Channelpedia

PubMed 16766578


Referenced in Channelpedia wiki pages of: none

Automatically associated channels: SK1 , Slo1



Title: Expression of intermediate-conductance, Ca2+-activated K+ channel (KCNN4) in H441 human distal airway epithelial cells.

Authors: S M Wilson, S G Brown, N McTavish, R P McNeill, E M Husband, S K Inglis, R E Olver, M T Clunes

Journal, date & volume: Am. J. Physiol. Lung Cell Mol. Physiol., 2006 Nov , 291, L957-65

PubMed link: http://www.ncbi.nlm.nih.gov/pubmed/16766578


Abstract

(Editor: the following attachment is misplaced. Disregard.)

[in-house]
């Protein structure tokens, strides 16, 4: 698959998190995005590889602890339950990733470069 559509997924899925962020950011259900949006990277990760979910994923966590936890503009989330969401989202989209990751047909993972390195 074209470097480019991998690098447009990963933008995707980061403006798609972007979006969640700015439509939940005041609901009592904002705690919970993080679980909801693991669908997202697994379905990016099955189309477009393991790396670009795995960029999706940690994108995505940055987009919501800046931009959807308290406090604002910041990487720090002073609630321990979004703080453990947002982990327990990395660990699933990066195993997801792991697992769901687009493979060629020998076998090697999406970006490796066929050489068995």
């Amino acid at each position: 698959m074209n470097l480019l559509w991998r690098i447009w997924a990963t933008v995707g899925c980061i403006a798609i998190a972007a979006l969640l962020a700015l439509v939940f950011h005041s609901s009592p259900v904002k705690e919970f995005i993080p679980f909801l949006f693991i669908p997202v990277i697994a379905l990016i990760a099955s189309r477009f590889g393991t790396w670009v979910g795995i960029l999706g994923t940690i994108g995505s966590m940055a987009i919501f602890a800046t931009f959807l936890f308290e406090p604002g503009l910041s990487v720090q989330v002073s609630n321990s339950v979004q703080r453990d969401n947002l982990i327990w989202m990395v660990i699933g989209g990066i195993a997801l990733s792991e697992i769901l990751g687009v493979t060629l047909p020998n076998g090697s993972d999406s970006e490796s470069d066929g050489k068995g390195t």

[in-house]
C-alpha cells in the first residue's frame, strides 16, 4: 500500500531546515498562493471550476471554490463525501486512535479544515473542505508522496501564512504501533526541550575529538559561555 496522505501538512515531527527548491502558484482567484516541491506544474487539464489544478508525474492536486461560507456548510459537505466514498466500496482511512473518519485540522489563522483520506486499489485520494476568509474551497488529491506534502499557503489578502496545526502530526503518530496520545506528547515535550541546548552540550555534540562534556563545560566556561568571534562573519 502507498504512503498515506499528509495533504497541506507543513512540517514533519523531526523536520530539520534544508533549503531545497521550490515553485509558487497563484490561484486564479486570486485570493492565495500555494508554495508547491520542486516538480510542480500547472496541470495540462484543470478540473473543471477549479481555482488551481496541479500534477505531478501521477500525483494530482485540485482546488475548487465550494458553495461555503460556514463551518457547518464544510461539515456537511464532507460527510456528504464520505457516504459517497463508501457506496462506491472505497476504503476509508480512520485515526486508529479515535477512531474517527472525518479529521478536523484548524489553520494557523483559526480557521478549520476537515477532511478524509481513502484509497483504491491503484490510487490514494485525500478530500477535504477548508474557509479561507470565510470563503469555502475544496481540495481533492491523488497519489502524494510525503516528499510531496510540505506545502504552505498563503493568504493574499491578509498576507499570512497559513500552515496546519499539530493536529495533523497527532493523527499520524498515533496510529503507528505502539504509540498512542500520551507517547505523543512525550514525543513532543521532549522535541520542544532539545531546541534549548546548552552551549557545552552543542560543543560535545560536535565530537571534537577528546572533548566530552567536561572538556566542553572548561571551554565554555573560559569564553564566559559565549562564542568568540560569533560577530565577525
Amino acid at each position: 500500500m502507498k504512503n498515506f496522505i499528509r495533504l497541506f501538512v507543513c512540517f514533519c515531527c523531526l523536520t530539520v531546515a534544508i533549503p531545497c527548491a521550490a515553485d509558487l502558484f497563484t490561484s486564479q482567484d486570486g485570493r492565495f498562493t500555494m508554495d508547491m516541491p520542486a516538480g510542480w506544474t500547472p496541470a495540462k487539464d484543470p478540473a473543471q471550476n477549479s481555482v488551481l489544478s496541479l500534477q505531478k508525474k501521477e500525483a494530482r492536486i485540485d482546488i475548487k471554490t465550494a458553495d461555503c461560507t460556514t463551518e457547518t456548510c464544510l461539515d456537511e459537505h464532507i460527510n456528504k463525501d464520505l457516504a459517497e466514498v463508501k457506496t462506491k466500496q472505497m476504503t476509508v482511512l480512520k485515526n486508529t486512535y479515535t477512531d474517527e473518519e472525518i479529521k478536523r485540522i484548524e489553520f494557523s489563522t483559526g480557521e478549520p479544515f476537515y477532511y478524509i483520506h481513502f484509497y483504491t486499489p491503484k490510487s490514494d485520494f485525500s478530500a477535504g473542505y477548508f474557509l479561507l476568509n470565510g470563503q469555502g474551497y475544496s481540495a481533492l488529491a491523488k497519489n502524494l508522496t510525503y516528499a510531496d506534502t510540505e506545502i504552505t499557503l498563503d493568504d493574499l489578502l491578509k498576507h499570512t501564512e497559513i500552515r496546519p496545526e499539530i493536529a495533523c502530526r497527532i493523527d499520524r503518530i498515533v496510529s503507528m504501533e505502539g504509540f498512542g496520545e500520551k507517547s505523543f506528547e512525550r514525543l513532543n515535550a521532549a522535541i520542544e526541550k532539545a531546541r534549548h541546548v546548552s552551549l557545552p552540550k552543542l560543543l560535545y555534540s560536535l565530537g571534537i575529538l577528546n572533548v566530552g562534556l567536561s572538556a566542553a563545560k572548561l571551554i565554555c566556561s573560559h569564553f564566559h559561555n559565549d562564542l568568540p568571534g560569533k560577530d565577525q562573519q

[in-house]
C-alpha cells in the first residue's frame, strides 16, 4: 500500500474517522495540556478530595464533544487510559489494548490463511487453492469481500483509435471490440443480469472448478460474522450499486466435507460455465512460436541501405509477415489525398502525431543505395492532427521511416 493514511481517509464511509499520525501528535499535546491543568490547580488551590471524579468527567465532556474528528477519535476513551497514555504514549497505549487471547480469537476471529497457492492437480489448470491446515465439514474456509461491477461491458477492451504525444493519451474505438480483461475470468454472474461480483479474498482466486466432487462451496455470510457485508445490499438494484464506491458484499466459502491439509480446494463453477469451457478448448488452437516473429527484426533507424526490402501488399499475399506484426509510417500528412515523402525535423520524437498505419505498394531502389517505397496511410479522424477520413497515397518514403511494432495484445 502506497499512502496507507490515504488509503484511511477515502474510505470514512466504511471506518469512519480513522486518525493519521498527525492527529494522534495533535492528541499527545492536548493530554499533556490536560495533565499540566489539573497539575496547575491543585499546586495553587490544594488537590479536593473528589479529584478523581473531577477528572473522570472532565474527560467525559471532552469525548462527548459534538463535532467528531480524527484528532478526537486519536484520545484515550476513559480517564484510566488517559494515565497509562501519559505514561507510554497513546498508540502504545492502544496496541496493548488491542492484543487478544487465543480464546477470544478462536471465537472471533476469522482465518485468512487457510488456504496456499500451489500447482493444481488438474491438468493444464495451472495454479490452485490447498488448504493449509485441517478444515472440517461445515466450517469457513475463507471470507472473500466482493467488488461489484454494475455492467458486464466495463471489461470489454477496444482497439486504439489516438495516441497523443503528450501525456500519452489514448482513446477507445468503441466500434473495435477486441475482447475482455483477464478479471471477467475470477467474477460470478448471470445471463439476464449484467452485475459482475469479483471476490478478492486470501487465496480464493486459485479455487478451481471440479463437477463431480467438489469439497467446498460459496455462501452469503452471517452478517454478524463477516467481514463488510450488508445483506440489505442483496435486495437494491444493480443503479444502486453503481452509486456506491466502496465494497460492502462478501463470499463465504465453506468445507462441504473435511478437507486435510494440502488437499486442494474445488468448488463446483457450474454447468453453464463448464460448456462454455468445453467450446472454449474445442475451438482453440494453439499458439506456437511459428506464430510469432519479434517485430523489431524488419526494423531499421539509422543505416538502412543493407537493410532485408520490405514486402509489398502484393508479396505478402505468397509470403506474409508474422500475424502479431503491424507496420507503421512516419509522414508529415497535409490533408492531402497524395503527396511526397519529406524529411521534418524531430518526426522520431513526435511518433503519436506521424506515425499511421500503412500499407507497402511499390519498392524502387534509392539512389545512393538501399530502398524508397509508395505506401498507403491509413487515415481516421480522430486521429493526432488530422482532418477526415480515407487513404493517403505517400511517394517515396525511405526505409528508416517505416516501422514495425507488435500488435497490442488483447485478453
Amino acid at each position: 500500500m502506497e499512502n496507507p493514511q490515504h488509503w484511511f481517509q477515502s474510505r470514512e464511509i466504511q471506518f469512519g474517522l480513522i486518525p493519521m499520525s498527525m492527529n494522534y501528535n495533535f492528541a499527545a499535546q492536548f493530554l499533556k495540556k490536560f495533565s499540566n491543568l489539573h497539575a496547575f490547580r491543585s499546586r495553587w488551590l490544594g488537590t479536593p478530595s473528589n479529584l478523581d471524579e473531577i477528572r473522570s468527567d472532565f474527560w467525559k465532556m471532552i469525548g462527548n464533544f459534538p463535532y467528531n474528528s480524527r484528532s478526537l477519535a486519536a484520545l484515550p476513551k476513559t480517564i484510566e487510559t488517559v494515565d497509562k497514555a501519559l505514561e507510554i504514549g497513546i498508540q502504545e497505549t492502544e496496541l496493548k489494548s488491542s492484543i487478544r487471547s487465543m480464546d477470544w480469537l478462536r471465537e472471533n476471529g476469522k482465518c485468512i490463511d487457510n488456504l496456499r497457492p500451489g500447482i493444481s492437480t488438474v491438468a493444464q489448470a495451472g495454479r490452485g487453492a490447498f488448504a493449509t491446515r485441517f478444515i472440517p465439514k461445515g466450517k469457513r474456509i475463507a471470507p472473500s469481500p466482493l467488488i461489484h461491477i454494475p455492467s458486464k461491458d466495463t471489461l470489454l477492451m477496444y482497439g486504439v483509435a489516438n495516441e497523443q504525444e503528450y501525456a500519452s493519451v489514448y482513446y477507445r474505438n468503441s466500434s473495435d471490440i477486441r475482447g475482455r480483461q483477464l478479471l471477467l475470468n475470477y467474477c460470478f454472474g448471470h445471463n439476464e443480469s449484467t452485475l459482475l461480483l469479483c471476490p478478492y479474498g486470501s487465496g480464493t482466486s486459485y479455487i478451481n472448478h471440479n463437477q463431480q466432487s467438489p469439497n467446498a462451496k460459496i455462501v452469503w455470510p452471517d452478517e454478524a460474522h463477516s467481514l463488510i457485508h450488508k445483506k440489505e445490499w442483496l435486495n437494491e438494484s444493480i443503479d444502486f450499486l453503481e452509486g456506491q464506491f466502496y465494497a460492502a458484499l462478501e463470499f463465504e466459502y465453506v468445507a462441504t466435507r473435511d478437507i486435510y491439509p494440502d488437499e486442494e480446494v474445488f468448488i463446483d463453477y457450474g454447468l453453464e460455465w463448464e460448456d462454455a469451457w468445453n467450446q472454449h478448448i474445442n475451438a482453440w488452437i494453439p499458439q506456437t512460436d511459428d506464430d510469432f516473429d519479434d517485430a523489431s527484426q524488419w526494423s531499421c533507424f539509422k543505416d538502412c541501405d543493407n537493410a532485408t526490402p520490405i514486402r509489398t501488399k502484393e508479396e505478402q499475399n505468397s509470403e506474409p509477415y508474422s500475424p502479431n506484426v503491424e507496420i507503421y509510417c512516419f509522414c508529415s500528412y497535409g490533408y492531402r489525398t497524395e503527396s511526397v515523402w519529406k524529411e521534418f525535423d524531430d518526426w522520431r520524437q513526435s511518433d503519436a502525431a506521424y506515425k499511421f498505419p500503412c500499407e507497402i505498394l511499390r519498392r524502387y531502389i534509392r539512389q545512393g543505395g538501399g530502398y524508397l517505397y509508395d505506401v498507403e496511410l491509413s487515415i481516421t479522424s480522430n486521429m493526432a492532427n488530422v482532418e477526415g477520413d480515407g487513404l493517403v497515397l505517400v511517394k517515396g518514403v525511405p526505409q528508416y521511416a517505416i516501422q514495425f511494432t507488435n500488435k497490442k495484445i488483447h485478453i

Electrophysiological studies of H441 human distal airway epithelial cells showed that thapsigargin caused a Ca(2+)-dependent increase in membrane conductance (G(Tot)) and hyperpolarization of membrane potential (V(m)). These effects reflected a rapid rise in cellular K(+) conductance (G(K)) and a slow fall in amiloride-sensitive Na(+) conductance (G(Na)). The increase in G(Tot) was antagonized by Ba(2+), a nonselective K(+) channel blocker, and abolished by clotrimazole, a KCNN4 inhibitor, but unaffected by other selective K(+) channel blockers. Moreover, 1-ethyl-2-benzimidazolinone (1-EBIO), which is known to activate KCNN4, increased G(K) with no effect on G(Na). RT-PCR-based analyses confirmed expression of mRNA encoding KCNN4 and suggested that two related K(+) channels (KCNN1 and KCNMA1) were absent. Subsequent studies showed that 1-EBIO stimulates Na(+) transport in polarized monolayers without affecting intracellular Ca(2+) concentration ([Ca(2+)](i)), suggesting that the activity of KCNN4 might influence the rate of Na(+) absorption by contributing to G(K). Transient expression of KCNN4 cloned from H441 cells conferred a Ca(2+)- and 1-EBIO-sensitive K(+) conductance on Chinese hamster ovary cells, but this channel was inactive when [Ca(2+)](i) was <0.2 microM. Subsequent studies of amiloride-treated H441 cells showed that clotrimazole had no effect on V(m) despite clear depolarizations in response to increased extracellular K(+) concentration ([K(+)](o)). These findings thus indicate that KCNN4 does not contribute to V(m) in unstimulated cells. The present data thus establish that H441 cells express KCNN4 and highlight the importance of G(K) to the control of Na(+) absorption, but, because KCNN4 is quiescent in resting cells, this channel cannot contribute to resting G(K) or influence basal Na(+) absorption.